I have yet to decide how to run my backup wiring. I have run a fused wire from the battery back to the trailer connector. The wire is 12 gauge and fused at the battery. I am considering adding a relay in parallel with the backup lights to turn the trailer backup light line. Thoughts?
You could if the trailer backup lights draw a lot of current. Otherwise you could probably just tap into the TV back up lights directly to power the trailer B/U lights.

Quote:
I connected the black power line for the controller directly to the battery. It seems this will potentially drain the battery out when parked. Or will the controller go into sleep mode when the vehicle is not running? Or is the draw on a parked vehicle so low as to be insignificant?
I have the Tekonsha Primus and it seems to have a very low draw when the vehicle is not running. Wiring it direct is the manufacturer's recommendation.
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Old 12-05-2012, 07:37 PM   #23
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Quote:
Originally Posted by glamourpets View Post
My wiring project is almost there. Three questions:

Raz made the suggestion to use the rubber plug where the clutch would go on a stick shuift. This turned out to be an excellent way to run the wiring through the fire wall. The plug itself is about 2" across. I put a hole in the rubber plug and put the wiring through the hole. The question now: what is the best way to seal things up? Because of the added weight, the plug tends to come out of the hole. Also, there is a hole in the plug itself which probably could/should be sealed up. Suggestions?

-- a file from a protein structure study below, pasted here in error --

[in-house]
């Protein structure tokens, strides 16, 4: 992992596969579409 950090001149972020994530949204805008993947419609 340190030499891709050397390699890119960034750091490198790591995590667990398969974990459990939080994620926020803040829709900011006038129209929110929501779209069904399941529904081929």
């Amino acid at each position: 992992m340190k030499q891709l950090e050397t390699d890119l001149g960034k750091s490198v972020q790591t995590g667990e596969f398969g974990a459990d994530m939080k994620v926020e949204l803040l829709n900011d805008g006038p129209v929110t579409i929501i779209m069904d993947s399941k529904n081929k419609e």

Don't tell anyone but I sealed the hole in the rear plug under the spare with silicone.
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Old 12-05-2012, 08:06 PM   #24
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Originally Posted by P. Raz View Post
Don't tell anyone but I sealed the hole in the rear plug under the spare with silicone.
Your secret is safe with us!

But perhaps not safe from some of us...

Francesca
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Old 12-05-2012, 08:19 PM   #25
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Don't tell anyone but I sealed the hole in the rear plug under the spare with silicone.
I was pondering sealing the holes in the plugs with goop. Goop is not officially a sealer, but if you don't tell anyone I won't tell anyone. The only challenge is that in current winter temperatures, I'm not sure if it will cure properly.
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Old 12-06-2012, 09:49 AM   #26
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I plunged a hole in the bottom of a plastic bucket with goop. I think all the different advertised tubes of goop are the same formula. Goop is amazing.
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Old 12-06-2012, 09:56 AM   #27
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I think that goop, silicon caulk, even acrylic caulk would work.
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Old 12-06-2012, 10:04 AM   #28
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Come to think of it maybe it was Goop I used??? I know it was a sticky clear rubbery goo.